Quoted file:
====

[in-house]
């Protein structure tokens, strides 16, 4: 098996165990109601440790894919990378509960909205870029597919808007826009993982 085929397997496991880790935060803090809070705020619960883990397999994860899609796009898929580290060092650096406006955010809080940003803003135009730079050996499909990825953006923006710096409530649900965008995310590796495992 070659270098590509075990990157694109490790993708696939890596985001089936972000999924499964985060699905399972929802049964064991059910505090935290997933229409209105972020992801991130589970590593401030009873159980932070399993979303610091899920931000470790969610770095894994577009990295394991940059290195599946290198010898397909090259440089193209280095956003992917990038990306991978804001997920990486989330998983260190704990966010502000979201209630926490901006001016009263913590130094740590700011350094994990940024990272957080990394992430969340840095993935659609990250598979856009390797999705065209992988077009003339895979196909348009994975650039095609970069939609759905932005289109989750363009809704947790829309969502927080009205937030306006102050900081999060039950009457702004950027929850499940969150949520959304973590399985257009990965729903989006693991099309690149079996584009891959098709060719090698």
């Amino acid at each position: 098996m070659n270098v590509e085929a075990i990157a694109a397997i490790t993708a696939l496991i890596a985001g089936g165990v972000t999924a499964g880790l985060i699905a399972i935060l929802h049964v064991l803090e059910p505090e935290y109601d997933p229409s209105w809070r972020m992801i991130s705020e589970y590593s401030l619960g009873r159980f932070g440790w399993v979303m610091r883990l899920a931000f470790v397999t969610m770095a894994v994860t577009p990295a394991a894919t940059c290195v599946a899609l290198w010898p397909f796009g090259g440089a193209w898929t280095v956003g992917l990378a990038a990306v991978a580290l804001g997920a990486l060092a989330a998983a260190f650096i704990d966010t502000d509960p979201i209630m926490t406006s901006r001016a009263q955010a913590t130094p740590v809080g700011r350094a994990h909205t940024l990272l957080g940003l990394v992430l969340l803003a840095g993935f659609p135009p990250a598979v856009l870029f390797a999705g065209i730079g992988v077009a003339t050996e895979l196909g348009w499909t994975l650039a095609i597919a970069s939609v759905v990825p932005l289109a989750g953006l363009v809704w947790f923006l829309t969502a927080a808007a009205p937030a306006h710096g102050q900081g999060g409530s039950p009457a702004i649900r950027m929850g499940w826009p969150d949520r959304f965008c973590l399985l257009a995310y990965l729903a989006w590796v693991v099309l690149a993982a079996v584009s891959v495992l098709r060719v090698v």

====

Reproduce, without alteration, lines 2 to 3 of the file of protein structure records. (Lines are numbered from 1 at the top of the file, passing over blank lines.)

């Protein structure tokens, strides 16, 4: 098996165990109601440790894919990378509960909205870029597919808007826009993982 085929397997496991880790935060803090809070705020619960883990397999994860899609796009898929580290060092650096406006955010809080940003803003135009730079050996499909990825953006923006710096409530649900965008995310590796495992 070659270098590509075990990157694109490790993708696939890596985001089936972000999924499964985060699905399972929802049964064991059910505090935290997933229409209105972020992801991130589970590593401030009873159980932070399993979303610091899920931000470790969610770095894994577009990295394991940059290195599946290198010898397909090259440089193209280095956003992917990038990306991978804001997920990486989330998983260190704990966010502000979201209630926490901006001016009263913590130094740590700011350094994990940024990272957080990394992430969340840095993935659609990250598979856009390797999705065209992988077009003339895979196909348009994975650039095609970069939609759905932005289109989750363009809704947790829309969502927080009205937030306006102050900081999060039950009457702004950027929850499940969150949520959304973590399985257009990965729903989006693991099309690149079996584009891959098709060719090698």
């Amino acid at each position: 098996m070659n270098v590509e085929a075990i990157a694109a397997i490790t993708a696939l496991i890596a985001g089936g165990v972000t999924a499964g880790l985060i699905a399972i935060l929802h049964v064991l803090e059910p505090e935290y109601d997933p229409s209105w809070r972020m992801i991130s705020e589970y590593s401030l619960g009873r159980f932070g440790w399993v979303m610091r883990l899920a931000f470790v397999t969610m770095a894994v994860t577009p990295a394991a894919t940059c290195v599946a899609l290198w010898p397909f796009g090259g440089a193209w898929t280095v956003g992917l990378a990038a990306v991978a580290l804001g997920a990486l060092a989330a998983a260190f650096i704990d966010t502000d509960p979201i209630m926490t406006s901006r001016a009263q955010a913590t130094p740590v809080g700011r350094a994990h909205t940024l990272l957080g940003l990394v992430l969340l803003a840095g993935f659609p135009p990250a598979v856009l870029f390797a999705g065209i730079g992988v077009a003339t050996e895979l196909g348009w499909t994975l650039a095609i597919a970069s939609v759905v990825p932005l289109a989750g953006l363009v809704w947790f923006l829309t969502a927080a808007a009205p937030a306006h710096g102050q900081g999060g409530s039950p009457a702004i649900r950027m929850g499940w826009p969150d949520r959304f965008c973590l399985l257009a995310y990965l729903a989006w590796v693991v099309l690149a993982a079996v584009s891959v495992l098709r060719v090698v």